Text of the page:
University of Michigan, Ann Arbor
Department of Musicology
Type of Program and Degrees Offered
Specialist in Music in Ethnomusicology. Doctor of Philosophy
in Musicology with Ethnomusicological Emphasis. Ethnomusicology is part of the
Department of Musicology in the School of Music, Theatre & Dance. Our
primary degree is the Ph.D. in Musicology with Ethnomusicological Emphasis
(despite its name, this is the equivalent of a doctoral degree in
ethnomusicology). The Musicology Department also administers the undergraduate
major and minor in musicology in the college of Literature, Arts, and Sciences,
and these students may specialize in ethnomusicology. School of Music, Theatre
& Dance students may also major in musicology with an emphasis on
ethnomusicology. For graduate students in music outside of our department, we
offer a Specialist in Music in Ethnomusicology certificate. Our faculty and
students have affiliations with many other units on campus, including the
Center for World Performance Studies, the Center for South Asian Studies, the
Center for Southeast Asian Studies, the Center for Afroamerican and African
Studies, the Program in American Culture, the Center for East Asian Studies,
the Center for Middle Eastern and North African Studies, the Center for
Russian, East European, and Eurasian Studies, and the Institute for Research on
The faculty of our department specialize in the music of the
United States, Southeast Asia, South Asia, and East Asia; secondary areas
include the Middle East, Latin America and the Caribbean, and the music of
Asian Americans. The theoretical perspectives of the faculty are manifold and
can accommodate any type of student interest.
The ethnomusicology lab contains
fieldwork equipment for loan, including solid state recording devices and high
definition video cameras. We also have computer workstations for students to
edit sound and video and to do transcription work. There are several performing
ensembles on campus, including a Javanese gamelan and an Arab music orchestra.
The Stearns Collection of musical instruments has over 2500 pieces, some of
which can be loaned out to students. Our program sponsors several lectures a
year by ethnomusicologists from around the world, and we periodically have
artists in residence through the Center for World Performance Studies.
Full-Time Faculty in Ethnomusicology
Judith Becker. (Ph.D. University of Michigan), Professor
Christi-Anne Castro. (Ph.D. UCLA), Assistant Professor.
Meilu Ho. (Ph.D. UCLA), Assistant Professor.
Joseph Lam. (Ph.D. Harvard University), Professor.
Lester Monts. (Ph.D. University of Minnesota), Professor and
Senior Vice Provost for Academic Affairs.
Kelly Askew. (Ph.D. Harvard University), Associate
Amy Stillman. (Ph.D. Harvard University), Associate
Professor, American Cultures.
Susan Walton. (Ph.D. University of Michigan), Lecturer,
Residential College and teacher of gamelan.
General Program Statement
Established in 1948, the department trains its
ethnomusicology students to become tomorrow’s leading scholars and teachers in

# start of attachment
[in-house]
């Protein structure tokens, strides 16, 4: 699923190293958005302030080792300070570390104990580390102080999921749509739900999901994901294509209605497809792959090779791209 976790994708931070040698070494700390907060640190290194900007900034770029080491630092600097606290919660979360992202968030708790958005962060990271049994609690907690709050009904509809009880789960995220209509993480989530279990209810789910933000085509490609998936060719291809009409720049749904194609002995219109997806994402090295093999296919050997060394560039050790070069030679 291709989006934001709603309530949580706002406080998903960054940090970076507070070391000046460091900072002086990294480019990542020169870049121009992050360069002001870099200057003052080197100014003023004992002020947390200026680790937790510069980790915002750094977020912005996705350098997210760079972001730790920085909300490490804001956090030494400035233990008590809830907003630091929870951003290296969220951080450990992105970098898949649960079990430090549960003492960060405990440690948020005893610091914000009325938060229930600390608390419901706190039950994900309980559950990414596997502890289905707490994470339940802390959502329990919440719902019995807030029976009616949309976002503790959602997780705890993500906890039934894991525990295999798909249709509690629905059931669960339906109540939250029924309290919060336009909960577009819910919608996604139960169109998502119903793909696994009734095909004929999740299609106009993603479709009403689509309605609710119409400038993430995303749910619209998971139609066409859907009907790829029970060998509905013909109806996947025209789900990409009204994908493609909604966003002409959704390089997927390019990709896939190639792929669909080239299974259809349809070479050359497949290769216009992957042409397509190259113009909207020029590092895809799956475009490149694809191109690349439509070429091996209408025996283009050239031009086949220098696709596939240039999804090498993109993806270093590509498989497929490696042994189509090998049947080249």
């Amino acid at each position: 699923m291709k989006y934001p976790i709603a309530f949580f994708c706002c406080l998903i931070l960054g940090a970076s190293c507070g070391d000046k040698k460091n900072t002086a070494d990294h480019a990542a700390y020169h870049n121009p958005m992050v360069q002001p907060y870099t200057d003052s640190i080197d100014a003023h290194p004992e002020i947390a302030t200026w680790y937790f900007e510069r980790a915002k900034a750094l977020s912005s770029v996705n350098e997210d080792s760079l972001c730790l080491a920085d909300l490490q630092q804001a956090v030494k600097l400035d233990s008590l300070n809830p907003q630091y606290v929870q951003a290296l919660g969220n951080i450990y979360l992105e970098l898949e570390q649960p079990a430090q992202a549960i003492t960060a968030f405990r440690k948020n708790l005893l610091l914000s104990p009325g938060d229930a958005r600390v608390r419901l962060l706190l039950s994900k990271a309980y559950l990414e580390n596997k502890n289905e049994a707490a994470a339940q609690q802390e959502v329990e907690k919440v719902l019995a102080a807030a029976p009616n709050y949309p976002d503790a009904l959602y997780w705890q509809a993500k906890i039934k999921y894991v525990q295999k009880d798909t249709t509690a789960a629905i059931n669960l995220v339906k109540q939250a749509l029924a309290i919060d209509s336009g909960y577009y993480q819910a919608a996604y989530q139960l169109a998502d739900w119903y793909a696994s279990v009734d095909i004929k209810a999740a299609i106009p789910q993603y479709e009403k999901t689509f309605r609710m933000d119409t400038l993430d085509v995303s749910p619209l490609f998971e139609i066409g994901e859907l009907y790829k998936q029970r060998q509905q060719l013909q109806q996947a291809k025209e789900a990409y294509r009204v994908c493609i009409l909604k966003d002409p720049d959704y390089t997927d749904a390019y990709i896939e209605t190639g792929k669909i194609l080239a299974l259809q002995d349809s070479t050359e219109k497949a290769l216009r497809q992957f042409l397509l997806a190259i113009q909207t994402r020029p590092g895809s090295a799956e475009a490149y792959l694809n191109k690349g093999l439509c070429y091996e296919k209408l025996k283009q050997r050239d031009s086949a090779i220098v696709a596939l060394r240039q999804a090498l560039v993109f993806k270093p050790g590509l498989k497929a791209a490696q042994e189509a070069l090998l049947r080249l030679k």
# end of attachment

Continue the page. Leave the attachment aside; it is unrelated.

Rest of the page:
their fields of specialization, contributing to the global understanding of
culture, history, and society. William Malm joined the faculty in the 1960s,
followed by Judith Becker in the 1970s, and both left a lasting legacy of
excellence in research and teaching. The musicology faculty at Michigan is
diverse in its research practices and intellectual orientations, embracing many
methods of inquiry, from source studies, archival research, musical
historiography, cultural history, and ethnography, to critical theoretical
studies in music and gender, identity, and race. The ethnomusicology program is
well integrated with the historical musicology program, and our students
benefit from an interdisciplinary education. The wealth of intellectual and
institutional resources at Michigan encourages students to design robust yet
flexible plans of study, while cultivating individual interests and opening new
fields of investigation. The many vibrant interdisciplinary centers on campus
and cross-disciplinary collaborations among faculty members invite our students
to broaden and deepen their study of music through interaction with scholars in
other fields. The excellent performing ensembles on campus offer invaluable
opportunities to perform and listen to the repertories and musical traditions
that are central to their scholarly work. Financial support and teaching
fellowships are available to graduate students. The musicology faculty and the
institutional and creative resources available at the University of Michigan
have launched the successful careers of generations of graduates in academic
departments across the country.
Christi-Anne Castro, Department of Musicology, University of
Michigan. Phone: 734-615-4216; Email: email@example.com
Department of Musicology: http://www.music.umich.edu/departments/musicology/index.htm
Ethnomusicology Student Group
Ethnomusicology at the University of Michigan: http://www.music.umich.edu/departments/musicology/EthnomusicologyandUMich.htm
The content for University of
Michigan, Ann Arbor was last updated June 29, 2010.